Last week, family and friends of environmentalists killed in the town of San Isidro, Cabañas, gathered in solidarity with their fallen loved ones at a public ecumenical and artistic commemoration. Those gathered attributed the recent assassinations of three environmental activists to a generalized repression targeted at those opposed to the re-opening of the “El Dorado” gold mine by the Vancouver, BC-based Pacific Rim Mining Corporation. The company has denied any role in the murders. (Special feature: recent video of anti-mining activities below.)
Six days after heavily armed men took the life of a respected anti-mining activist in Cabañas, El Salvador, another prominent community leader has been assassinated. On December 26 at 3:30 pm Dora “Alicia” Sorto Rodriguez, 32, was killed as she returned from doing laundry at the river near her home in Cantón Trinidad, in the municipality of Sensuntepeque, Cabañas.”Alicia,” as she was known to friends, was eight months pregnant and carried her 2-year-old son in her arms as she was shot dead.
December 20, 4:00pm – Hitmen gunned down and killed our compañero Ramiro Rivera Gomez, Vice president of the Comité Ambiental de Cabañas, [Cabañas Environmental Committee], in the Canton of Trinidad, city of Ilobasco, Cabañas. Rivera was a leader in the resistance against the Pacific Rim Mining Company.
At the recent Pacific Rim Mining Company shareholders’ meeting in Vancouver, BC, shareholders voted to extend repayment on $6.7 million of stock-like warrants for another year. About $800,000 of the extended warrants belong Pacific Rim Executive Board members themselves, so the move sent a clear signal to investors that the company is committed to carrying through with its $77 million investment arbitration claim against the government of El Salvador. […]
A leader in the movement opposed to re-opening the El Dorado goldmine in northeast El Salvador was in stable condition after being shot eight times in the back and legs. Doctors at San Salvador’s Rosales Hospital said it was “miraculous” that Ramiro Rivera survived the attack, which occurred in front of Rivera’s modest house. Rivera identified one of two assailants as Oscar Menjívar, who was detained by police in Cabañas, where both men reside. […]
On June 18 Gustavo Marcelo Rivera, a community leader and anti-mining activist, whose most recent work targeted a controversial and widely unpopular gold mine project proposed by Canada’s Pacific Rim, was disappeared. Less than two weeks later his corpse was found at the bottom of a 60-foot-well, while an autopsy later revealed he was strangled to death and tortured.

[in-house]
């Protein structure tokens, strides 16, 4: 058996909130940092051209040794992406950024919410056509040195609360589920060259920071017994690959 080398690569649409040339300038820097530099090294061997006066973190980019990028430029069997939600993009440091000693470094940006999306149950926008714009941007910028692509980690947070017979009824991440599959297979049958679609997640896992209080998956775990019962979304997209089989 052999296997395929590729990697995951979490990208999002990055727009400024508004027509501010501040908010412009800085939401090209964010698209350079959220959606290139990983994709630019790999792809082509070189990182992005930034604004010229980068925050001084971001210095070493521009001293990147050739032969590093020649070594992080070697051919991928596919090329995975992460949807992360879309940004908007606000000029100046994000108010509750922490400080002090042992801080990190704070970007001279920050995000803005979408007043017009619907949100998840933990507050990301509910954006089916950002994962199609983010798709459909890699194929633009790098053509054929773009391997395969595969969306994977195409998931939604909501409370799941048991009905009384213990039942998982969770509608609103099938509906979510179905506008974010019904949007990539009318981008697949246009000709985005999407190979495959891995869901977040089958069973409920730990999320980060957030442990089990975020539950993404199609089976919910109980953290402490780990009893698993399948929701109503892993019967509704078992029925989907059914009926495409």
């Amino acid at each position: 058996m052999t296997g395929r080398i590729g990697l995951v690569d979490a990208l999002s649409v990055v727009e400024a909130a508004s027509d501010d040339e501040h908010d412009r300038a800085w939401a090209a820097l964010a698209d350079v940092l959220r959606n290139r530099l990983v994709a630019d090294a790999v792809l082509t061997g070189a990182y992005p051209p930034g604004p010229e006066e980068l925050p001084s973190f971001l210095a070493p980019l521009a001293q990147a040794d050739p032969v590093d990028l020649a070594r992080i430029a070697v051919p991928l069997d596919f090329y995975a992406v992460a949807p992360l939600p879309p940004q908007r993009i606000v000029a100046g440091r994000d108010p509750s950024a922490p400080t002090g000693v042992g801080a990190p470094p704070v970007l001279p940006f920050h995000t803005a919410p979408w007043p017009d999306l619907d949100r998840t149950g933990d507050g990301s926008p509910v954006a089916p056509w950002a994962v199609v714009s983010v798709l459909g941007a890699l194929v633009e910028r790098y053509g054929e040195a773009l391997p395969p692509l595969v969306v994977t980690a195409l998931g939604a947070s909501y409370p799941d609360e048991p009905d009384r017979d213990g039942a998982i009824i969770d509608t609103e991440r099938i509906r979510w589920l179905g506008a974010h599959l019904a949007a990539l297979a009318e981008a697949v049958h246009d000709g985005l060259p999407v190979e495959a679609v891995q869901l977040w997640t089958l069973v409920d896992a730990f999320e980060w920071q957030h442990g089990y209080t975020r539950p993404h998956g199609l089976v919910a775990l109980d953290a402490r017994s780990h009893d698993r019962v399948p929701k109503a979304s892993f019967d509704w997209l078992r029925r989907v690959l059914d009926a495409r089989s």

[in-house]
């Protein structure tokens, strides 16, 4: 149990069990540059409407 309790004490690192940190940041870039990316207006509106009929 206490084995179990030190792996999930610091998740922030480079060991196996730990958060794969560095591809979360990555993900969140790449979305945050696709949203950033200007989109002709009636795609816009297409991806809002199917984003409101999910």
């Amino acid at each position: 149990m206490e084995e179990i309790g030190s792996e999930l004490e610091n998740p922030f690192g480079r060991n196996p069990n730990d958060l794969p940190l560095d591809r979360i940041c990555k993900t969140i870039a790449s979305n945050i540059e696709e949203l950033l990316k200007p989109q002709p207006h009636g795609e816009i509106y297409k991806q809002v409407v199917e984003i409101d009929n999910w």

A wave of violence targeted at anti-mining protesters has ripped through Cabañas in north-eastern El Salvador, and Pacific Rim Mining Corporation, the mid-size Canadian company which has spent millions in its effort to exploit the area’s ample gold deposits has remained curiously silent on the attacks. […]
This is Part Six in a series of interviews with members of the Salvadoran Social movement titled "What We Want: Voices from the Salvadoran Left."
Radio Zurda is a radical youth media collective that broadcasts a weekly radio program on 22 community stations in El Salvador. Through a live Internet feed, the program has the capacity to reach millions of people around the world with critical and otherwise under or un-reported news and a consistent drive for community engagement, collective process, and political empowerment.
As a result of ever-increasing rates of violence, number of gang members, and citizen insecurity, the government of
This is Part Five in a series of interviews with members of the Salvadoran Social movement titled "What We Want: Voices from the Salvadoran Left."
Corporate media’s two-dimensional depiction of Salvadoran youth leads us to believe that most are caught up in a vicious cycle of gang violence; it has failed to convey the full picture, which involves hundreds of youth moving thousands more into political activism and shepherding a new generation of leftist thinkers in El Salvador.